5 Questions with…
John Clark

Executive Director John Clark has been a non-profit administrator for 26 years, working in Washington DC, Miami and Atlanta before joining Ballet BC in 2017. 2020 was a tumultuous year for artists and artistic organizations alike — I sat down with John to find out how he dealt with the uncertainty of the COVID-19 pandemic, and what he predicts we’ll see in the coming season.

How did you feel going into the 2020/21 season in the midst of a pandemic?
Very anxious because all of us weren’t sure how to run arts organizations in a pandemic, and we didn’t know when we could actually pursue the heart of our missions at the time. But the anxiety was also filled with the fact that a challenge was being presented to all of us, and I love a challenge. There was this feeling that we were all in this together. How the health restrictions would cause societal, political and legal ramifications, were all unknown and new to arts leaders.

How has Ballet BC been able to adapt to the constantly changing circumstances over the past 16 months?
What I kept seeing us do, and I think it was the right thing, was to plan for the best, but expect the unexpected. I was so impressed with Medhi in regards to trying to pull anything and everything off artistically, including getting the dancers trained and back in the studio with safety protocols, and exploring collaborations with arts organizations such as The Polygon Gallery, the Vancouver Symphony Orchestra, and other private art galleries.

We tried to be true to the mission, look out for the safety of our artists, and at the same time engage with the public, which is incredibly important. That was pulled off through our digital efforts. We heard a lot of great positive feedback from the digital offerings. Even though it’s not the core of our mission we adapted and made do with what we could.

What was the most difficult part of the past season?
This is a hard question! I think the most difficult thing was seeing the artists suffer. We are so fortunate to have such talented artists that have pursued this challenging career their entire lives. Their passion for dance drives them each and every day, and to witness them not being able to pursue it at the high level they had achieved was sad. Performing to audiences on a live stage is at the core of what they train for. We could only offer 28-week contracts, when we typically offered 40-42 week contracts. So the dancers were in the studio, and I think they loved being with each other and pursuing what they could. Let’s face it – we are all here to support artists and their dreams, and we did the best we could, but there was a sense of restraint, a sense of depression, because they weren’t able to do it at the capacity that they’ve been training for so hard.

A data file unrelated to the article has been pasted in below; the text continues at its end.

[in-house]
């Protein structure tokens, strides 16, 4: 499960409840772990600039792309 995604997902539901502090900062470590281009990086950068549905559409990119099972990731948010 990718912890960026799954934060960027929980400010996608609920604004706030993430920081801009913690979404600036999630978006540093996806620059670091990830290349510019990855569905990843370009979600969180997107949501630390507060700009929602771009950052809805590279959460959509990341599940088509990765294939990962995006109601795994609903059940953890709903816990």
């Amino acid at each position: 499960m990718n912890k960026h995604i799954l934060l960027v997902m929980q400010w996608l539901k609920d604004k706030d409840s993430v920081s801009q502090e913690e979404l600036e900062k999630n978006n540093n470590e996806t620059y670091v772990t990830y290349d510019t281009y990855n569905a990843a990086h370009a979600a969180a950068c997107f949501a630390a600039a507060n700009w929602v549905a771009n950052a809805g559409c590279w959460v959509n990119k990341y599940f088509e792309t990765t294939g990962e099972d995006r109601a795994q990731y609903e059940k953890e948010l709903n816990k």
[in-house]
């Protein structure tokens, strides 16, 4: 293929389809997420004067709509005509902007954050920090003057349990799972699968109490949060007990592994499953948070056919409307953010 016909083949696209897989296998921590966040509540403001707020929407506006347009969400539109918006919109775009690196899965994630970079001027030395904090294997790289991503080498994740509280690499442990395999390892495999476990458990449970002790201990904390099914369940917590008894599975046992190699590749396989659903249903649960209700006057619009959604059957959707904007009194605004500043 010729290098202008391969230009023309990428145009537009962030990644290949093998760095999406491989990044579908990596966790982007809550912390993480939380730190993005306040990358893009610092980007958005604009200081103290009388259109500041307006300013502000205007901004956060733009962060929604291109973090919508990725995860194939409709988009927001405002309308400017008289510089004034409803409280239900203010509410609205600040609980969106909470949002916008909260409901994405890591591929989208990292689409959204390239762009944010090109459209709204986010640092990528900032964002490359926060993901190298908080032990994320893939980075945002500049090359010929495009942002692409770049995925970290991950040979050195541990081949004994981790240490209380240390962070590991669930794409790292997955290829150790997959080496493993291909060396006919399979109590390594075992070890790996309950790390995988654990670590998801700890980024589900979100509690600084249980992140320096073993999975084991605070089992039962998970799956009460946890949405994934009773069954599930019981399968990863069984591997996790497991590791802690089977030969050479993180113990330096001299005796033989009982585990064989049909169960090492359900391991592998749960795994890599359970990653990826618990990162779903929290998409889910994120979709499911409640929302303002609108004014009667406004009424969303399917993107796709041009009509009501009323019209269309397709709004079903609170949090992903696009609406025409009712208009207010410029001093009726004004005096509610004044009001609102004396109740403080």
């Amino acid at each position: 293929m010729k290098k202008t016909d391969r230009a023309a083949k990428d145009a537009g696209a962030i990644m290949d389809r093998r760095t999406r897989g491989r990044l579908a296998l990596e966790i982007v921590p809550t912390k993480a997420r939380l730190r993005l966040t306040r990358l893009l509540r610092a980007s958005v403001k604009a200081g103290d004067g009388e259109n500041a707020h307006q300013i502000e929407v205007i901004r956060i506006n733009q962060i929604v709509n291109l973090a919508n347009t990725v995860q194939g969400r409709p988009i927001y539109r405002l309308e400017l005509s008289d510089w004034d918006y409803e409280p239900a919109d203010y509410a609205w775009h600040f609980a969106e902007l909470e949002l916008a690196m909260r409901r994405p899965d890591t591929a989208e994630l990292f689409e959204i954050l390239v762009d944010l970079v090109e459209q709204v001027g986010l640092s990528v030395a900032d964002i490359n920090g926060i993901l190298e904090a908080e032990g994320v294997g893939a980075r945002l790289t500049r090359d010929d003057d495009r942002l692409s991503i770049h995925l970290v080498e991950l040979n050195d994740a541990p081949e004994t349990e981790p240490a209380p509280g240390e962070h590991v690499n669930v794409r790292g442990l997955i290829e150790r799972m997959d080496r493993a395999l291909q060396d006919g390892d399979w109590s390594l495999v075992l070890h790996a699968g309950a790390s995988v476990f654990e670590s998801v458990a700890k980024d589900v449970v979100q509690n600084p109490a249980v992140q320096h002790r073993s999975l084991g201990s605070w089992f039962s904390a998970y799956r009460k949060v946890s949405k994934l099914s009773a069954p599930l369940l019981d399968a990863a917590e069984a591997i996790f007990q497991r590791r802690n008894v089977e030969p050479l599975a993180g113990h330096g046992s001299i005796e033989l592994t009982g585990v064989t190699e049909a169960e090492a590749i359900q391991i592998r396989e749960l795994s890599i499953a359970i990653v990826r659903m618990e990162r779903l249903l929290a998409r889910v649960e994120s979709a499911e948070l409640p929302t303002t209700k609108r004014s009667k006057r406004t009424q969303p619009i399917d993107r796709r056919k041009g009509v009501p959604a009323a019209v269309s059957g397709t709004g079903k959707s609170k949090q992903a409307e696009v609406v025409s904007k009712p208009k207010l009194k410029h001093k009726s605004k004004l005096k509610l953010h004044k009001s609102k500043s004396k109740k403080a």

What about the best part? Did anything positive come of it?
Absolutely. The best part of it was the communication between arts leaders in Vancouver, Canada, and across the world. I’ve never felt more connected to my colleagues in the arts because again, this was all new to everyone. Calling on another leader in Canada, or in any country, people were willing to take your calls or get on video and talk openly and honestly about the challenges and the opportunities that we were all facing. That was a game changer. I hope that that level of communication will continue amongst all of the colleagues across the globe post pandemic.

How do you feel going into the 2021/22 season?
Incredibly optimistic and invigorated. As we’re hearing from the health minister, things are looking great. For us to get back on stage and perform to audiences, and show off the well-honed talent of our artists, and to create new works with inspiring global leaders is what we do. We can’t wait to get back to it. I feel like that’s going to happen a little bit sooner than we were thinking even just a month ago. If we can go into the season doing more than what we thought we were going to be doing, that would be fantastic! So it feels great.

Bonus Question: If you could say one thing to the BBC patrons, and the art loving public, what would it be?
This is the easiest question for me, because I love the patrons of the arts, and I love the patrons of Ballet BC. First thing, to all of the patrons of Ballet BC, “Thank you!” The amount of support and generosity that has been displayed in this time has been mind-boggling. Our board, and all of the subscribers, and all of our friends and patrons have been really generous, and not just financially, but with their energy, wanting to know “when are we going to be back on stage? What are the dancers doing? How are we keeping them engaged? How are we adapting?” The interest level is so high. That’s humbling and really wonderful.

I love dance. It’s definitely my first passion, but I love all the arts, and I would say to arts patrons, “Support what you love. Hold the organizations accountable, but if you are moved by music or dance or opera or visual arts or theater, support it. They need your support, and it can only exist because of the contributions from the people who love it.”

By Kristen Lawson, Ballet BC Marketing Coordinator


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Support for this interview series is generously provided by ZLC Financial

John D. Clark. Photo by Michael Slobodian.